A beginner’s guide to press passing abroad

This week, our correspondent is on hand to guide you through the dykes and polders of press passing in the Benelux countries, focusing largely on Holland and Belgium. Hopefully his handy advice will help keep some air in your tyres as you pedal through the highways and byways of print production with our closest continental cousins.

How to get there

Whilst flying is an excellent option if you are travelling to anywhere near Amsterdam, and the Eurostar works well for Brussels, the most flexible, cost effective and convenient means of transport to get to anywhere else is undoubtedly the automobile.

Benjamin Franklin asserted in 1789 that the only two certainties in life were ‘Death and Taxes’. Had the web offset or rotogravure press been invented at the time he could have added ‘You will be delayed on a press pass.’  Faster than you can say ‘Ontploffing, wordt de pers gebroken’ (‘Blast the press is broken’), you can lose five hours as some unspecified widget, nut or screw comes loose either in the press or in the operators head. Neither of which is good news.

The above mentioned Dutch phrase would cause consternation and despair for those wedded to catching a specific plane or train but to our jolly driver he can settle down to a good book and a couple of ‘Pannenkoeken’ (Sweet or savoury pancakes) and a cup of something that looks and smells like coffee but in fact tastes like a miners used sock after a double day shift.

However our motorist, whilst obviously eschewing the coffee, is still relaxed and not frantically trying to change flights. An important point, especially if you have foolishly travelled with Ryanair, as it will cost you more than a two bedroom flat in Islington complete with a live in, eager to please, Latvian maid.

As vast tracts of Belgium and Holland are within a couple of hours of the Channel Tunnel you can get from London to a large number of suppliers on the continent quicker than you can get to Leeds, Liverpool or Scarborough. Cushty.

However it’s not without it’s own challenges, despite having eight possible lanes at HM Customs disposal to check passports, they’ll only open one just to make the queue long enough to ensure you are genuinely concerned that you will miss your crossing. When you do eventually turn up to their glorified Nissan Hut in an open top two seater sports car to have your papers checked, the only question the then trainee Jeremy Paxman’s huddled around drinking tea can come up with is, ‘Are you travelling alone?’ Genius.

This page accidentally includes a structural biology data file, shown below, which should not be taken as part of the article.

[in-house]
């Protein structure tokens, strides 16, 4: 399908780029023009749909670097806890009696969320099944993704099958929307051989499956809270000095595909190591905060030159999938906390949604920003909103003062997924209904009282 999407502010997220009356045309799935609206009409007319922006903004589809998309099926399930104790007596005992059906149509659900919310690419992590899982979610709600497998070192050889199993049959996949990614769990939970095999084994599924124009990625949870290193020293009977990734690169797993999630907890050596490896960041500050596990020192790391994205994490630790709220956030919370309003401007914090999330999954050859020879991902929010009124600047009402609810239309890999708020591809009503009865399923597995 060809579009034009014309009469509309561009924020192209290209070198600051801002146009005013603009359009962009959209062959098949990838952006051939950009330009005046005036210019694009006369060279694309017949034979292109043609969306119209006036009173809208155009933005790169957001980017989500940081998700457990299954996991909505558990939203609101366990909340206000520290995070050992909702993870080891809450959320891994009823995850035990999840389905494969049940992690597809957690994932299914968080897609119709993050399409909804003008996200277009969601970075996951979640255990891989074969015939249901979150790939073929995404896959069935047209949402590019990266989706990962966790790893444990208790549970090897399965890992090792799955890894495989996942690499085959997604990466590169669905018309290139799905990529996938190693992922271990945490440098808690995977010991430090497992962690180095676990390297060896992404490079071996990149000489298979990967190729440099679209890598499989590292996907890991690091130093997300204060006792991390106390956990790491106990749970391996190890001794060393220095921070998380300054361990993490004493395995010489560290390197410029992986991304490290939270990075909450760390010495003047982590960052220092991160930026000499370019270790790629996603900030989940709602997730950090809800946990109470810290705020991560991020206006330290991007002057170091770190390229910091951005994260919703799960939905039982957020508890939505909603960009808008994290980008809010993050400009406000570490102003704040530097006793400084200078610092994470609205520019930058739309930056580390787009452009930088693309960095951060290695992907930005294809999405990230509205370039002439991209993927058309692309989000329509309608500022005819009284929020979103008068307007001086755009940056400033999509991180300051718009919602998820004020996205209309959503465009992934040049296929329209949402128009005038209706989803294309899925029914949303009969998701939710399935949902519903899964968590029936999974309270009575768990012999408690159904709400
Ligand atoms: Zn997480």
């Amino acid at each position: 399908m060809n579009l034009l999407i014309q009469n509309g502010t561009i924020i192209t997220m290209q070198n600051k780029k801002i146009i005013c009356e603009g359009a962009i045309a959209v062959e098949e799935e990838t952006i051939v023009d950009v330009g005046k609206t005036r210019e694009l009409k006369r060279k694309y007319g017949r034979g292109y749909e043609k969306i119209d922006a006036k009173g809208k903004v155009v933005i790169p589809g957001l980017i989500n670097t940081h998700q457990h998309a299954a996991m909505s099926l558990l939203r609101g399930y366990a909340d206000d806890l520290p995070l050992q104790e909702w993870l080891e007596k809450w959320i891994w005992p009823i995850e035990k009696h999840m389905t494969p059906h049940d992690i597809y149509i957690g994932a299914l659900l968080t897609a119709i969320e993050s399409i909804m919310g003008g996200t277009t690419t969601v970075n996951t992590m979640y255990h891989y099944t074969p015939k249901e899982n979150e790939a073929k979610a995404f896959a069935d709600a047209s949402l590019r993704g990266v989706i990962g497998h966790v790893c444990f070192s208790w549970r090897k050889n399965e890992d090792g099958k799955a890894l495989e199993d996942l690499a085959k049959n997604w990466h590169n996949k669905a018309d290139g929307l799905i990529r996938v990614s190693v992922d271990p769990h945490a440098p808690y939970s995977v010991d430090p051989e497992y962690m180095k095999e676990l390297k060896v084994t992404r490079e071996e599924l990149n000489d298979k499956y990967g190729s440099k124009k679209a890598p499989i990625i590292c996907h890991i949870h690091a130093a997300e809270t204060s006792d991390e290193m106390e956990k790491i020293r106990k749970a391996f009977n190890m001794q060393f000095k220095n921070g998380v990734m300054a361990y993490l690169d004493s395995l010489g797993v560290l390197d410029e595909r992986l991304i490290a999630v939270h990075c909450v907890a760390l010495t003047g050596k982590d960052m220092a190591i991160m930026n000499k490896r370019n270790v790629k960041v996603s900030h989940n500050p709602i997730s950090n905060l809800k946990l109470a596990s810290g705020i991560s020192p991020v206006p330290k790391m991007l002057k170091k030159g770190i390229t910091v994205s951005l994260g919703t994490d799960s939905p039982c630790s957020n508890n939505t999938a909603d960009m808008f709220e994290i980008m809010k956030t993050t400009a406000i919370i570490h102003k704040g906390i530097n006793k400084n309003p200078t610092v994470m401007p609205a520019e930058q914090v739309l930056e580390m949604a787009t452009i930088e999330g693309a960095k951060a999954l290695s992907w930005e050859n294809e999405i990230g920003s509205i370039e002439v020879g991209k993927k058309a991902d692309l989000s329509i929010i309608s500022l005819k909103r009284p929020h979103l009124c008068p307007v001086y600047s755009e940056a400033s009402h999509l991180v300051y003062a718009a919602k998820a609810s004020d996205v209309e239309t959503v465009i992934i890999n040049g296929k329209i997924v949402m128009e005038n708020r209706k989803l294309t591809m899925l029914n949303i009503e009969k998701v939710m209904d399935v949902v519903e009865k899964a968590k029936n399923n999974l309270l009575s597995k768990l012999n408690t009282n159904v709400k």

Whilst it would come as a shock to no one that the Italians, French, Spanish and even in some areas the Brits are light years ahead of the rest Europe on the catering front, it came as a real shock to me as to how grim the food and drink options were in both Belgium and Holland.

Holland seems obsessed with a range of deep fried croquettes that all taste the same and were all the rage in Bernie Inns across the North of England in the middle to end of the last millennium. These only come with chips and a glass of Riesling from a little vineyard in Turkmenistan.

Moving on to Belgium, whilst the beer is pretty good, any nation that has ‘Moule et Frites’, delicious as it can be, as its national dish, cannot be that great in the pots and pans department. Toast would have been more challenging.

Without doubt my worst night away press passing (Aside from a night in Poland when I had to listen to hits by ABBA and Sheena Easton at full volume on a continuous loop) was when I stayed at the optimistically named ‘Carpe Diem’ hotel in Belgium.

I had been ‘lucky enough to have the last table’ as they shut at 8pm. They served omelette, salad and gravy (!) for my evening repast alongside some ropey red that could double as screen cleaner for the car. To make matters worse the only television in the hotel was showing a film, ‘Disaster at the Mall’ starring ex Starsky and Hutch actor and caterwauling songster David Soul in his ‘desperate for cash phase’. This was made partially less unpleasant by the fact that it was dubbed into Walloon and had English subtitles.

My fellow hotel guests/inmates in the lounge were two Dutch truckers and a leading light in the Bruges Hells Angels who puffed away on a Moroccan version of a Malboro light. Sometimes I wish I had worked harder at school.

Printing Culture

Just as Belgium and Holland score poorly in the culinary stakes, they score very highly in the printing stakes. I have yet to deal with a Dutch printer who is anything less than helpful and keen to do the best job possible.

The countries boast a significant number of modern presses covering a wide range of cut offs. Due to the popularity of small magazines/flyers in the European market a lot of these presses boast interesting in line finishing equipment not always found in the UK and for that reason alone are worth considering.

Belgium, whilst generally good does suffer from having several French speaking factories and these are generally to be avoided if you wish to retain your sanity and good humour. The Dutch speaking ones are, by and large, excellent.

Final Thoughts

Printing in Holland and Belgium is highly recommended as a means of getting used to placing work abroad. They are user friendly and produce some interesting formats at a reasonable price. They are easy to get to and the transport costs back are not prohibitive. So if Poland scares you and Germany is too expensive then say ‘hallo’ to Holland or ‘Bondjou’ to Belgium.


Make An Appointment

Sed ut perspiciatis unde omnis iste natus error sit voluptatem accusantium doloremque laudantium, totam rem aperiam.

Go to Top